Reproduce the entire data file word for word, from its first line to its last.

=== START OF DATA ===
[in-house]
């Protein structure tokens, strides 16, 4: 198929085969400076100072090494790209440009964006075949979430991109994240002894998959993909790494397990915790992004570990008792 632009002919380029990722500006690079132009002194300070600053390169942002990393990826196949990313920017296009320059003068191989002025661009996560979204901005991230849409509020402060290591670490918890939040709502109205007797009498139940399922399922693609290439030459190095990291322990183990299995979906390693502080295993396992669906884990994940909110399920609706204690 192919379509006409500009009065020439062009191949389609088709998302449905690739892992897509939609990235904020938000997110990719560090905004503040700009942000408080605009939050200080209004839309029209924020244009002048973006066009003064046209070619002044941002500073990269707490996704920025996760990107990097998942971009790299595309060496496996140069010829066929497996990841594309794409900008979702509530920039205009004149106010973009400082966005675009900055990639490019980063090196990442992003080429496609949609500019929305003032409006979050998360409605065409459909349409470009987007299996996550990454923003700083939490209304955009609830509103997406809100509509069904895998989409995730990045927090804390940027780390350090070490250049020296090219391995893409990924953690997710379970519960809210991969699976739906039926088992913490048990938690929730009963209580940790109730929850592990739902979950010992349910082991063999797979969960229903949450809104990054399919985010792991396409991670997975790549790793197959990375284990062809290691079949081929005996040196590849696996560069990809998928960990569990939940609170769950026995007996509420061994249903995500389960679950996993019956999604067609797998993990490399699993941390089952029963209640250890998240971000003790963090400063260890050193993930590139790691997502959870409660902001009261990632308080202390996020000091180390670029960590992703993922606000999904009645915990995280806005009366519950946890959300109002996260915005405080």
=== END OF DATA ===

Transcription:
[in-house]
């Protein structure tokens, strides 16, 4: 198929085969400076100072090494790209440009964006075949979430991109994240002894998959993909790494397990915790992004570990008792 632009002919380029990722500006690079132009002194300070600053390169942002990393990826196949990313920017296009320059003068191989002025661009996560979204901005991230849409509020402060290591670490918890939040709502109205007797009498139940399922399922693609290439030459190095990291322990183990299995979906390693502080295993396992669906884990994940909110399920609706204690 192919379509006409500009009065020439062009191949389609088709998302449905690739892992897509939609990235904020938000997110990719560090905004503040700009942000408080605009939050200080209004839309029209924020244009002048973006066009003064046209070619002044941002500073990269707490996704920025996760990107990097998942971009790299595309060496496996140069010829066929497996990841594309794409900008979702509530920039205009004149106010973009400082966005675009900055990639490019980063090196990442992003080429496609949609500019929305003032409006979050998360409605065409459909349409470009987007299996996550990454923003700083939490209304955009609830509103997406809100509509069904895998989409995730990045927090804390940027780390350090070490250049020296090219391995893409990924953690997710379970519960809210991969699976739906039926088992913490048990938690929730009963209580940790109730929850592990739902979950010992349910082991063999797979969960229903949450809104990054399919985010792991396409991670997975790549790793197959990375284990062809290691079949081929005996040196590849696996560069990809998928960990569990939940609170769950026995007996509420061994249903995500389960679950996993019956999604067609797998993990490399699993941390089952029963209640250890998240971000003790963090400063260890050193993930590139790691997502959870409660902001009261990632308080202390996020000091180390670029960590992703993922606000999904009645915990995280806005009366519950946890959300109002996260915005405080």